“I was pulling Ds,” Musto said. “She was pulling Cs. I asked to borrow her [burners]and flasks. Hers were always clean. Mine were not.”
Musto and Gardiner’s interest in medicine didn’t stick. She found her calling in English—medieval literature, in particular—and he rediscovered his love of history.
“I was always reading history as a kid,” said Musto, who earned his master’s and doctoral degrees in medieval history at Columbia University. “It constantly raises questions that fascinate me.”
Meanwhile, Gardiner went on to earn her doctorate at Fordham. She was “drawn to the amazing imagination that one could find in [medieval]literature, which combined religion and nature and a sort of way of life that was so different from our own,” she said. “There was just something that naturally attracted me to it.”
As Gardiner and Musto found their academic calling, they also fell in love.
“We tried to get married [at Fordham]one night by a Jesuit friend,” Gardiner said. “He told us to go home and sleep it off!”
They did, but eventually married in 1970, a year after graduation, and they’ve been together—personally and professionally—ever since.
Recently, Gardiner and Musto were named executive director and editor, respectively, of the Medieval Academy of America and its journal, Speculum, following a successful 10- year stint as co-directors of the American Council of Learned Societies’ humanities e-book division.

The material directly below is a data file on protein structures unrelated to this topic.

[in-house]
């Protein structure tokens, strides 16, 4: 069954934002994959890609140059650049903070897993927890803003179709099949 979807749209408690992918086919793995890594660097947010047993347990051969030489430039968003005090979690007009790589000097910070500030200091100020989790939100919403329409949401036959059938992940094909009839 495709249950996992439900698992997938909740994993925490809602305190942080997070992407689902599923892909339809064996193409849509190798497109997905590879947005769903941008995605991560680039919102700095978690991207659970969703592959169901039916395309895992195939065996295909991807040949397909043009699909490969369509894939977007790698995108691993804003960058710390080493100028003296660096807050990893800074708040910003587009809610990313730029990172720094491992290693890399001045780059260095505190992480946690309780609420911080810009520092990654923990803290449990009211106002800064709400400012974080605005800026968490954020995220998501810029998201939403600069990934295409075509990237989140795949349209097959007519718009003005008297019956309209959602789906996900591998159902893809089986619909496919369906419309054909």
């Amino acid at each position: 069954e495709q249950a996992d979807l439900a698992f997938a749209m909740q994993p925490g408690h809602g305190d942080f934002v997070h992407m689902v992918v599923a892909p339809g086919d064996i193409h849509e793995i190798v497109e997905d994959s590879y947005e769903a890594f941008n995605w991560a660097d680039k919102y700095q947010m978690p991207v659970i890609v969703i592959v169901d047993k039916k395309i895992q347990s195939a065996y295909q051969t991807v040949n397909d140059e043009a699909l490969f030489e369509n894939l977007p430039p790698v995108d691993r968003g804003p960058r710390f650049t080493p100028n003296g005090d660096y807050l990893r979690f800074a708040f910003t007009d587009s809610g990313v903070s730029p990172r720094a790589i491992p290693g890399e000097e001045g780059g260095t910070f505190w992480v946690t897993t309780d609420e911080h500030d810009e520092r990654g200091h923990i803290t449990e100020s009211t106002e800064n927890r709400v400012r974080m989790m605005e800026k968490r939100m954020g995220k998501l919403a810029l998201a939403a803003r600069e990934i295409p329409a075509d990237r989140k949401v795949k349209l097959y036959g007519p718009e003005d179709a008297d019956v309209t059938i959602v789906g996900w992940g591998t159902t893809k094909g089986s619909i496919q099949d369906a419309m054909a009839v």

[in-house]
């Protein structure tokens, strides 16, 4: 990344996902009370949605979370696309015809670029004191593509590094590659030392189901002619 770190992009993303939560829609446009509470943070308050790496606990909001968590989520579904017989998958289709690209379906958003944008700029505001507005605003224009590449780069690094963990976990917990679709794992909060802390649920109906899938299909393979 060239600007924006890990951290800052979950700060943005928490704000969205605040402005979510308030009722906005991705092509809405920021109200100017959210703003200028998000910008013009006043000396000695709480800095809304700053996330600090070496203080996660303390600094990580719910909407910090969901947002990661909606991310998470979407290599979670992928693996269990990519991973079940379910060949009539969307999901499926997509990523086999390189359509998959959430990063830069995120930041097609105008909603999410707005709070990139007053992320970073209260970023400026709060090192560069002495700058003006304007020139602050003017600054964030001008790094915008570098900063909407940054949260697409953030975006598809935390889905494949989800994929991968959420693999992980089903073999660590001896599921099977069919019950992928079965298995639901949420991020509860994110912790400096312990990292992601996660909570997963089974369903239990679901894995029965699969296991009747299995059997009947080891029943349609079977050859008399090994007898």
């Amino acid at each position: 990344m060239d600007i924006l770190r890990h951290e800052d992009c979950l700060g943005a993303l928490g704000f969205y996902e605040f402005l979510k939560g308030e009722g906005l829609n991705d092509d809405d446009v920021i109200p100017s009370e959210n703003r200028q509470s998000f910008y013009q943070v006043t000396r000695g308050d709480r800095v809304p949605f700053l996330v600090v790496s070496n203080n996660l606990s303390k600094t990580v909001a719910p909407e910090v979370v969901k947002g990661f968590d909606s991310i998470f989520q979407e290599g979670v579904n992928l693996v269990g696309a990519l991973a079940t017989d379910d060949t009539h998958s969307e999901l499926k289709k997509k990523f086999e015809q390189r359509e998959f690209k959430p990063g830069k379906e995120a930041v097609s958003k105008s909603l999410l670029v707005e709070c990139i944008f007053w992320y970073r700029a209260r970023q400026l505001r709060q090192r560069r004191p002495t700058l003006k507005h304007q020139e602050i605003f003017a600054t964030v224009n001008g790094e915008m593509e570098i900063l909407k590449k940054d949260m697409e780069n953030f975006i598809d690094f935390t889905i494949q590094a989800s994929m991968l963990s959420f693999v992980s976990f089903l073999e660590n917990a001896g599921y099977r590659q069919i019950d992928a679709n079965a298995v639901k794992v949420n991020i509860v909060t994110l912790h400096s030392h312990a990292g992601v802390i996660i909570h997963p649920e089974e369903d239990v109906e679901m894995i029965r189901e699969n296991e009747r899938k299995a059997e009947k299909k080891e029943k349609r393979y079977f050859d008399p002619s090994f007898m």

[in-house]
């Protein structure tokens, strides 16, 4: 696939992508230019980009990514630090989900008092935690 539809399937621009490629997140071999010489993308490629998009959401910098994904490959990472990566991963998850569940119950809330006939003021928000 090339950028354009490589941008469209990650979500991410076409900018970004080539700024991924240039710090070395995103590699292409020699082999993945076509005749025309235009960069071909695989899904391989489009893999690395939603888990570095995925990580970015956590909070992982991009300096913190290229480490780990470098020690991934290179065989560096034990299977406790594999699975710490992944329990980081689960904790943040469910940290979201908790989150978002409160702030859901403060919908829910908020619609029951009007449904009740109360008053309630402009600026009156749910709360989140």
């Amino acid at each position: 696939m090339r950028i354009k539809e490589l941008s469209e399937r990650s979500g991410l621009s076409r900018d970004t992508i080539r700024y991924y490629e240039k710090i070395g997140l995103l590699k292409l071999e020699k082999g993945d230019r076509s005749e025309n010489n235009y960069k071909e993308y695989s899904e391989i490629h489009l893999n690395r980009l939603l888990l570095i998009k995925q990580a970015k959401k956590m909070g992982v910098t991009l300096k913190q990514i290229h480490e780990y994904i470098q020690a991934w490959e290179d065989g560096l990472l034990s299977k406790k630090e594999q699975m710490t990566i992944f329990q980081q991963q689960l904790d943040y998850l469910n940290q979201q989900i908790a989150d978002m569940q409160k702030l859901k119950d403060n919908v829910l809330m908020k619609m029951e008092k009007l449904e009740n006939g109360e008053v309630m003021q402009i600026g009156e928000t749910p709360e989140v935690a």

“We’ve always done things together. We were business partners from so early on,” said Gardiner.
“It makes for an interesting breakfast conversation,” Musto said. “It makes for obsessiveness,” Gardiner added.
In the first of their many projects together, Gardiner and Musto started the Co-Op Bookstore at Fordham with a $10,000 investment from the University’s United Student Government. They ran the store, located at 613 Fordham Road, during their junior and senior years.
Later, after earning their doctoral degrees, Gardiner and Musto worked in book publishing. Eventually, they decided to start a publishing house.
In 1985, they founded Italica Press, publishing six titles in their first year, mostly out-of-print books. Though they still publish roughly the same number of titles today, Gardiner and Musto have expanded their list to include original academic titles.
They also publish electronic books, something they did earlier than most houses.
In 1999, the American Council of Learned Societies (ACLS) tapped them to publish an electronic collection of monographs in history.
Together, Gardiner and Musto created the ACLS Humanities E-Book Division, a fully searchable online collection of nearly 3,000 titles. With more than 640 institutional subscribers, in 33 different countries, it is widely considered one of the best online resources for research and scholarship.
At the Medieval Academy of America, Gardiner and Musto will help bring the academy into the digital realm, while maintaining the quality of the academy’s journal.
It is, in a sense, their dream job.
“The opportunity to work for the Medieval Academy really combines everything that we could imagine to be able to work on,” Gardiner said, “and to do it for the premier society in the world is an honor.”
“We’ve always been outsiders,” Musto said. “We’ve never held academic positions. I think it’s delightful and in a certain sense ironic that we’ve ended up in a position that is central to this world.”
—Miles Doyle, FCRH ’01